National Hispanic Heritage Month: In their own words (Part 5)

Third-generation Pueblo woman’s life shaped by steel mill families from different countries.

September 19, 2019 | By: Ann Baker

Editor’s note: Sept. 15 through Oct. 15 is National Hispanic Heritage Month, a time to recognize the contributions of Hispanic and Latino Americans to our nation. Just like our customers, Denver Water employees have diverse backgrounds and we’re proud of our rich cultural diversity that reflects the 1.4 million people we serve.

Almost a century ago, Jennifer Arriaga’s paternal grandfather emigrated from Guanajuato, a silver mining city in central Mexico, and landed a job in Pueblo’s steel mill.

There, he and his brother became part of the backbone of the city’s workforce: immigrants from Mexico, Italy and Eastern Europe.

“They were men with strong backs who needed to feed their families,” said Arriaga, a senior administrative assistant in Denver Water’s Finance department who now lives in Denver.

Jennifer Arriaga works in Denver Water's Finance division.
Jennifer Arriaga works in Denver Water’s Finance division. Photo credit: Denver Water.

 

“To this day, you can’t go to anybody’s house for a holiday and not have handmade pastas smothered in green chili with Eastern European cookies for dessert,” she said about her friends and family in Pueblo. “We all shared each other’s culture. There was no division because everybody was poor, and we all helped each other.”

Arriaga’s maternal great-grandparents were from the Mexican city of Pierdas Negras, close to the Texas border. They also immigrated to Pueblo, where Arriaga’s maternal grandmother was born, one of nine children in the family who survived into childhood.

Pueblo’s steel mill, the Colorado Fuel and Iron Co., forerunner to today’s EVRAZ Pueblo, was the hub of the community and an economic driver for the region. Its presence earned Pueblo the nickname the “Pittsburgh of the West,” and the city boomed during World War II as the mill produced record amounts of munitions.

“Throughout the day, the mill would ring a steam whistle, and you knew that meant people were getting off work, or it was break time or time to go to work,” Arriaga said. “You could always gauge what time it was by the whistle at the steel mill.”

In a black and white photo, a man in a suit and tie and his wife in a white blous and hair pulled back in a bun, sit with three children, two boys in suits and ties and a girl in pigtails, are standing behind them and a baby is held on the mother's lap.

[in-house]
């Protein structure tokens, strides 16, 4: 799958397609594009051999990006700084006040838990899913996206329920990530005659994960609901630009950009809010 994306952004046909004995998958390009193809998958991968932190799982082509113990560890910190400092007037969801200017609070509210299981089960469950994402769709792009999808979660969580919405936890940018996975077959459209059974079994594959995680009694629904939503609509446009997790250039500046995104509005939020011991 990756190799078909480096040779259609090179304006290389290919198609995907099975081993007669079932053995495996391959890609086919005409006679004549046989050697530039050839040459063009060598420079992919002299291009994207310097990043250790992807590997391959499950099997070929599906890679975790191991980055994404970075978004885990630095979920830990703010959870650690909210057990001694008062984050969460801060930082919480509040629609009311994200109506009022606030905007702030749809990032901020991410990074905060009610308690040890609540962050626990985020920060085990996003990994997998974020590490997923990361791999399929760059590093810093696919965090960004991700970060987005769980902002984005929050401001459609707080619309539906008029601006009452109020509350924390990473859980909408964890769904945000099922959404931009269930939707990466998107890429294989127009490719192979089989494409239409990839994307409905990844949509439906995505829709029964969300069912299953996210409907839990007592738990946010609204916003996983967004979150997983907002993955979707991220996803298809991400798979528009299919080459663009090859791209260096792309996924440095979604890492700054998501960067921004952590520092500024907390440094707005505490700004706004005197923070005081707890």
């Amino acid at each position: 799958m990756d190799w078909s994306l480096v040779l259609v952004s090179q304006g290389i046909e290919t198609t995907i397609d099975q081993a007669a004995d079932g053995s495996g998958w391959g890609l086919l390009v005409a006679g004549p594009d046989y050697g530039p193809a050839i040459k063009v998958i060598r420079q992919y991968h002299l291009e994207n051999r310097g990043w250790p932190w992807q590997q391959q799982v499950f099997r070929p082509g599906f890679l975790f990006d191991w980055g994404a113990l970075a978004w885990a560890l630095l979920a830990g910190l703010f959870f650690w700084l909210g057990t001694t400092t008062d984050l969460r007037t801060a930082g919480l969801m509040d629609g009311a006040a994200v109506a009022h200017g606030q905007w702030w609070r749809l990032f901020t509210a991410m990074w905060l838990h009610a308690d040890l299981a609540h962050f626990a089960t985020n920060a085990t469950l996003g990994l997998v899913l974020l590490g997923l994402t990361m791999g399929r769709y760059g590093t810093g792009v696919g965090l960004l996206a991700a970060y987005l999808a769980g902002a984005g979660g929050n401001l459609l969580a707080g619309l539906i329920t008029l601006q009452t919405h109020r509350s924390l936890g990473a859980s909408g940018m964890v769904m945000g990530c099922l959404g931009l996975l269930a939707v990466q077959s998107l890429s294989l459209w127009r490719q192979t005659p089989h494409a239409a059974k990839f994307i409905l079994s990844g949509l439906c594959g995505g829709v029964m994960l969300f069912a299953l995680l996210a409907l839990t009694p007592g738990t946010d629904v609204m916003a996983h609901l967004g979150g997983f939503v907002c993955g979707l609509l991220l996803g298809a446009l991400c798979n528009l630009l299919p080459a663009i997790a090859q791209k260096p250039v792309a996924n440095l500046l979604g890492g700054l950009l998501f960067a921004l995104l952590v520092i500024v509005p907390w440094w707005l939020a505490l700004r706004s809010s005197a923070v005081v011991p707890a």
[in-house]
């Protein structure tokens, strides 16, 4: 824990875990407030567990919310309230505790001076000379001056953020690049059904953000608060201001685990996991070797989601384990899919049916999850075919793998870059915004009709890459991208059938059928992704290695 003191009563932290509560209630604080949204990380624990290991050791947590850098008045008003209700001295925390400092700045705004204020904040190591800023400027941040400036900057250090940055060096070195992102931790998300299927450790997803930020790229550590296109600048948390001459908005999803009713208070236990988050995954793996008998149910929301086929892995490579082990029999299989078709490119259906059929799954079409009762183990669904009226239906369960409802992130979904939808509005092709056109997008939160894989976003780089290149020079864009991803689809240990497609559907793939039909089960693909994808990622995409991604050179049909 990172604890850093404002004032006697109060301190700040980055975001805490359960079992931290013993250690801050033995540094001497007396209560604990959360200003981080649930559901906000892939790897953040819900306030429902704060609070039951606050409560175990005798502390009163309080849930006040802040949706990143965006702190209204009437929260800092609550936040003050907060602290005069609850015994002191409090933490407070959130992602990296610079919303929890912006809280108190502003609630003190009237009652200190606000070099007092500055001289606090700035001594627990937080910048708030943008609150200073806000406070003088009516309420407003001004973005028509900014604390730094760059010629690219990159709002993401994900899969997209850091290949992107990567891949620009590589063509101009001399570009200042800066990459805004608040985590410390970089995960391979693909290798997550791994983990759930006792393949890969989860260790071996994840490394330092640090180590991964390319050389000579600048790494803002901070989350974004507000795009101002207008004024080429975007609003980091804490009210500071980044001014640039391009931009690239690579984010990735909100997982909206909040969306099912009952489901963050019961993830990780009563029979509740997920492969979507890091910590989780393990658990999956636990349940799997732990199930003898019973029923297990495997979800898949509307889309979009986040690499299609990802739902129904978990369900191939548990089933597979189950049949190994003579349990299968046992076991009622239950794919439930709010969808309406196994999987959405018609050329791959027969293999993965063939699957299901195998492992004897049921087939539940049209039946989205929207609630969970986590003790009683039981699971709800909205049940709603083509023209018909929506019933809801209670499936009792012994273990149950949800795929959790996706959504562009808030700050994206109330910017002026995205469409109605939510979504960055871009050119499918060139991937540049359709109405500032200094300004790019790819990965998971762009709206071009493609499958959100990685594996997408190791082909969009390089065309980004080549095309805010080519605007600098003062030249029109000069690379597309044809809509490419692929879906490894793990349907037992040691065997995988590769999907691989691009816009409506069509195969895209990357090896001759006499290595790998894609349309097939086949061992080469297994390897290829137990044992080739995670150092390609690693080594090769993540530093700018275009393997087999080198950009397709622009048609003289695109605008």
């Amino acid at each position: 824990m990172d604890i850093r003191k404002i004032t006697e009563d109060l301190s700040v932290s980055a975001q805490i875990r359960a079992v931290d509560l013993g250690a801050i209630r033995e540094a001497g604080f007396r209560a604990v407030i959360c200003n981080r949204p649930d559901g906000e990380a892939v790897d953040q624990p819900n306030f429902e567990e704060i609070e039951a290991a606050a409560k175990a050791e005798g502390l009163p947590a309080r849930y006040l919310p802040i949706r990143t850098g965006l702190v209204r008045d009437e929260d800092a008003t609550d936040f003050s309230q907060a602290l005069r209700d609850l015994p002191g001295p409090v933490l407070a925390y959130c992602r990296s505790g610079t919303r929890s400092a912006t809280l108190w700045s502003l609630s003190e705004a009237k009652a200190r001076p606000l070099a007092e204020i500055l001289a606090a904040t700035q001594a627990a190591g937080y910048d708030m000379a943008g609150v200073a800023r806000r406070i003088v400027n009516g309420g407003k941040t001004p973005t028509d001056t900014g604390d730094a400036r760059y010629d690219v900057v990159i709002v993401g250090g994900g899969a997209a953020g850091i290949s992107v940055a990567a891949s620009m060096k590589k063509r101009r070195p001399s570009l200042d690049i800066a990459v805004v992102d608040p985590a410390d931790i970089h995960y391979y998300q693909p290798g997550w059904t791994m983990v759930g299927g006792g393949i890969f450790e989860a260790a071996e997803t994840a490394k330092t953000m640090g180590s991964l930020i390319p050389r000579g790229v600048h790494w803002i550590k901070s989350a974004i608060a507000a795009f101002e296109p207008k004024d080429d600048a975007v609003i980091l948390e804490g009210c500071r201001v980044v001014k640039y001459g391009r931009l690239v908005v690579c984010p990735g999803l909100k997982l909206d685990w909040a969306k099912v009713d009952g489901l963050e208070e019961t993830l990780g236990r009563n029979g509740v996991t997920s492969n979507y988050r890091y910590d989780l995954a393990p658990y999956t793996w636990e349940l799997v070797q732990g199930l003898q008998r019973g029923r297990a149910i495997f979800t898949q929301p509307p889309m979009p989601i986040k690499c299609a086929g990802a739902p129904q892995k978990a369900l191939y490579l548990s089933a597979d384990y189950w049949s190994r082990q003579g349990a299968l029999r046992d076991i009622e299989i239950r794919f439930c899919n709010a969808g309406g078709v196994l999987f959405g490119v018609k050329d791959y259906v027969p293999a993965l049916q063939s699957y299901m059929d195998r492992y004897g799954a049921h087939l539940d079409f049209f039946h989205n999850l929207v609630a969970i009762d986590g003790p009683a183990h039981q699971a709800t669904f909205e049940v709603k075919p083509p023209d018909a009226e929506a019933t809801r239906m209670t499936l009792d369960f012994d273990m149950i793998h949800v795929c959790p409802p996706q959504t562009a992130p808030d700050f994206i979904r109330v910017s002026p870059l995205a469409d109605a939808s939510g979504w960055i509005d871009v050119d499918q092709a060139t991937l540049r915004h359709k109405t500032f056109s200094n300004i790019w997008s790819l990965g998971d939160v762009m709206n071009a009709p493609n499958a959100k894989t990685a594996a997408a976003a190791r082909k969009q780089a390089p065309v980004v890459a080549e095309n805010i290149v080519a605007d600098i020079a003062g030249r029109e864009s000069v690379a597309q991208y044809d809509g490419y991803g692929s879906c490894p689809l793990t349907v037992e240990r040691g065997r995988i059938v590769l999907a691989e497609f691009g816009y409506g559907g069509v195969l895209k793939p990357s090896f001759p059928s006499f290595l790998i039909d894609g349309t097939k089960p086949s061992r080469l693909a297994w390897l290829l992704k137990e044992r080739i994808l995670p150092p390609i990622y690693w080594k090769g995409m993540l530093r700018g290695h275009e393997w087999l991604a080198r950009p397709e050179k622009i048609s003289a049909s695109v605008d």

Jennifer Arriaga’s maternal great-grandparents, Cruzita and Fidencio Esquivel, with children Mary, Domingo, Ezequiel and Angie (on lap). This photo was taken in 1916, three years before Arriaga’s grandmother Genevieve was born. The family left Mexico in the early 1900s to live in Pueblo. Photo credit: Jennifer Arriaga.

 

Despite Pueblo’s diverse population, Arriaga’s grandparents, like many of that generation, sought to keep their Hispanic heritage quiet.

Arriaga doesn’t know much about why her ancestors left Mexico or what traditions they tucked away as they assimilated into their new country. In some ways, it was confusing to have roots buried in Mexico while being raised in the United States.

“You were a part of this new culture, not speaking Spanish, with no real ties there anymore,” Arriaga said. “Are we American, are we Mexican, what are we? You kind of have one foot in two worlds.”

One of Arriaga’s most treasured possessions is a reliquary her great-grandfather Severo Hernandez built.

The wooden box held his religious relics, including pictures of loved ones, prayer cards and rosaries. She was 6 when he died just shy of his 100th birthday, but he left his mark on her heart.

A wooden box sits on a mantel, through the front opening you can see pictures. In front are four lit candles.
Each Día de los Muertos, Jennifer Arriaga fills her paternal great-grandfather Severo Hernandez’s reliquary with pictures, pan de muerto and pan dulces (Mexican pastries), and his favorite indulgences ― a shot of whiskey and some cigarettes ― and remembers her loved ones who have died. Severo Hernandez worked in the steel mill’s coal mines, guiding horses out of the mines. Photo credit: Jennifer Arriaga.

 

“He was just pure love,” she said.

Every Día de los Muertos, a Mexican holiday celebrated Oct. 31 through Nov. 2, Arriaga fills the reliquary with pictures, traditional Mexican breads, and her great-grandfather’s favorite indulgences — a shot of whiskey and some cigarettes — and remembers loved ones who have died.

The ritual is a warm homage to her rich and varied heritage.

“Culture is so important. It ties us to each other; it ties us to our community,” Arriaga said. “We are all descendants of people with the temerity to make their lives better for their families.”

A man in a suit jacket and hat sits surrounded by other men who are wearing overall, and have goggles and hard hats on. All of them are smiling.
Jennifer Arriaga’s paternal grandfather, Ezequiel Arriaga, center, at his retirement from Pueblo’s steel mill. Ezequiel Arriaga was a millwright who began his career at the mill when he was 15. Photo credit: Jennifer Arriaga.

3 thoughts on “National Hispanic Heritage Month: In their own words (Part 5)”

  1. Thank you for this article. My grand and great grandparents came from Jalisco, Aguascalentes and Guanajuato as well to work on the railroad in Colorado. We also celebrate Dia de Los Muertes. Viva La Raza!

    1. Hi Martha, thank you for your comment and for reading TAP. Glad you enjoyed Jennifer’s story. We will share your message with her. At Denver Water, 24% of our workforce as of September 2019 is Hispanic or Latino and 5% was African American. Our hope is to always represent our diverse employee workforce through our stories.

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